Making Dollars and Sense Out of Cryptocurrency

Making Dollars and Sense Out of Cryptocurrency

Currency has taken many forms over the centuries. People have used everything from beads, ivory, weapons, and livestock to metal and paper to buy and sell goods and services. With digital technology expanding into every corner of society, even our money is going virtual.

First introduced in 2009, cryptocurrency is gradually gaining a foothold. The idea that cash doesn’t have to be cold or hard might have early mollusk shell traders rolling over in their graves. If you’re considering investing in crypto or simply wondering what all the fuss is about, read on.

What is Cryptocurrency?

Cryptocurrency is a digital, encrypted form of payment that enables people to buy, sell, and trade via secure transactions. Cryptocurrencies are decentralized, circulating without a central banking authority or government, and don’t require a third-party payment processor.

Bitcoin, the first — and most popular — form of cryptocurrency, was conceived by Satoshi Nakomoto (likely a pseudonym), whose white paper outlining the idea was introduced on October 31, 2008. Despite the timing, the concept of currency as a non-physical object was no trick. Today, over 5,000 different cryptocurrencies are in circulation; in addition to Bitcoin, others include Ethereum, Solana, and Cardano.

Cryptocurrency can be used to purchase goods and services but has not yet gained mainstream acceptance. Currently, only a few retailers — online or otherwise — accept it as a form of payment. There are workarounds, however. Companies like eGifter allow you to purchase gift cards using Bitcoin, and you can convert cryptocurrency into dollars through the BitPay app or prepaid debit card.

Crypto as a High-Risk Investment

Cryptocurrency is most popular as an investment tool. Traders buy and sell crypto the same way they invest in other stocks. Buying cryptocurrency requires a “wallet;” instead of a leather billfold brimming with cash, credit cards, and unredeemed punch cards from your favorite coffee shop, your currency is stored virtually in an online app. Once you create an account, you can transfer real money to purchase different cryptocurrencies.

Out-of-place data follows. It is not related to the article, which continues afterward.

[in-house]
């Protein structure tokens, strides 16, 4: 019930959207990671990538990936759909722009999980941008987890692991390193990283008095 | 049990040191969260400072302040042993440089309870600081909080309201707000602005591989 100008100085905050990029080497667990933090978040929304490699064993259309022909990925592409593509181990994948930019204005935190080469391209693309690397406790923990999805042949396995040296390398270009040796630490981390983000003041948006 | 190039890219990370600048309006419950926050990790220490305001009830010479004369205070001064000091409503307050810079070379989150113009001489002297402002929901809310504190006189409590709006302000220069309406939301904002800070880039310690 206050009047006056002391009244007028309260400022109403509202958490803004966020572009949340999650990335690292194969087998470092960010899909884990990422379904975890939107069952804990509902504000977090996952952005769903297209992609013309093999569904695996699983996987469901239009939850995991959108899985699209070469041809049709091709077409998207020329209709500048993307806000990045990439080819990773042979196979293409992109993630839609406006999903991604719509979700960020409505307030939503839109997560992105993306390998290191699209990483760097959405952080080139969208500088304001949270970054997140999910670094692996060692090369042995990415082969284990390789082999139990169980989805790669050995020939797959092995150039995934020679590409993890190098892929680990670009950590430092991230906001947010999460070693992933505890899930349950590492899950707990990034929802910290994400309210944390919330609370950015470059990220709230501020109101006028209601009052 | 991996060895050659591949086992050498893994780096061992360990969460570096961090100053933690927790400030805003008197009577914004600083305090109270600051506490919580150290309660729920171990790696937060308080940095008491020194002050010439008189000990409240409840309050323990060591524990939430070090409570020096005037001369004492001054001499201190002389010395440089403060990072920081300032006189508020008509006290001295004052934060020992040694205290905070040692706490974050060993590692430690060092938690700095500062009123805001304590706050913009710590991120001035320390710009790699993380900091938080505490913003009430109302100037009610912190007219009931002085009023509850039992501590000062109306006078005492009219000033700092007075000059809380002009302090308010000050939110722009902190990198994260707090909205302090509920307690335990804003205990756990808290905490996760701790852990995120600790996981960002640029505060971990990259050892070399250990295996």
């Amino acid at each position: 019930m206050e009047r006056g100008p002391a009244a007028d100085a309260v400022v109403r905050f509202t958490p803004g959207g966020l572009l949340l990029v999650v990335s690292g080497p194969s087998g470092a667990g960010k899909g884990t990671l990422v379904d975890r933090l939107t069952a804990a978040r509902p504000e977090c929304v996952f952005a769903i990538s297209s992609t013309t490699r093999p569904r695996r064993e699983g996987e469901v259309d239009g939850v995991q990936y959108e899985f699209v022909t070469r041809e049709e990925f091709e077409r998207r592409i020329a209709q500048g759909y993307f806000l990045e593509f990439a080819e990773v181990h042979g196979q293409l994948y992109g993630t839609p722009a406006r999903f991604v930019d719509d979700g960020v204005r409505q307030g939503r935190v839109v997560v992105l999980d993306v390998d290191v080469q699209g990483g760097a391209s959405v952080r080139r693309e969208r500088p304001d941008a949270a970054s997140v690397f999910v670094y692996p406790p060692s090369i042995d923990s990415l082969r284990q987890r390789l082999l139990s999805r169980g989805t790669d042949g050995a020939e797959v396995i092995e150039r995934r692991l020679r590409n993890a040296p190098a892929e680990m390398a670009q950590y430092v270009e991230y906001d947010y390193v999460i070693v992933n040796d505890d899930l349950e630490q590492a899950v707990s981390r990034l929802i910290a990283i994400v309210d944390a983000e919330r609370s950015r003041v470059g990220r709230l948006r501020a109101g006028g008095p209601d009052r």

Typically, crypto is sold through a dedicated cryptocurrency exchange like Coinbase. If you’d prefer a brokerage platform, a few online brokers, such as Robinhood and Webull, offer cryptocurrency in addition to the usual stocks and bonds.

Investing in cryptocurrency isn’t for the faint of heart. It’s a much more volatile market than traditional stocks and bonds due to its large price fluctuations. Bitcoin’s value, for instance, has oscillated between $3,237 in December 2018 to over $68,000 in November 2021. It’s about $37,000 as of this writing.

Blockchain Technology Provides Security

One of the most appealing aspects of cryptocurrency is its incredible security. It’s based on blockchain technology — a digital public ledger of buying and selling shared across a global network of computers. Each block in the chain documents transactions that all buyers and sellers on the network can access. Once the block reaches its storage capacity and is full, it receives a timestamp and is linked to the previously filled block, creating a chain of data. This process is called “mining.”

Because blocks are added in chronological order, it’s extremely difficult to go back and alter the contents. If a single block were tampered with, it would no longer match every other user’s copy in the network and would be discarded. A hacker would have to change every block in the chain in order to compromise the system — a virtual impossibility.

A Bitcoin blockchain, therefore, contains a record of every single transaction. Fund transfers occur directly between the sender and receiver without a third-party intermediary. Each user has full control over their bitcoin; it cannot be accessed without their unique cryptographic key, similar to an advanced password. Blockchain payments are considered more secure than those made with credit or debit cards. Because the user doesn’t have to provide any sensitive information, the risk of identity theft is extremely low.

The Future of Cryptocurrency

Cryptocurrency does have a few drawbacks. Without a third party involved, there is no buyer protection; once a payment has been sent, it cannot be retrieved. The lack of a central banking authority means there is no guaranteed minimum valuation. And those wild price fluctuations make it a risky investment built upon speculation. The future of cryptocurrency is uncertain.

Yet, interest is stronger than ever. Experts believe government regulation could make cryptocurrency safer for investors and persuade more companies to adopt it as a valid form of payment.

But don’t get rid of that piggy bank just yet.

Golden West does not endorse any of these products or services.

Sources: Some information for this article was provided by online articles from Investopedia.com, Forbes.com, Coindesk.com, Yahoo! Finance, Coinbase.com, Euromoney.com, and PBS.org.

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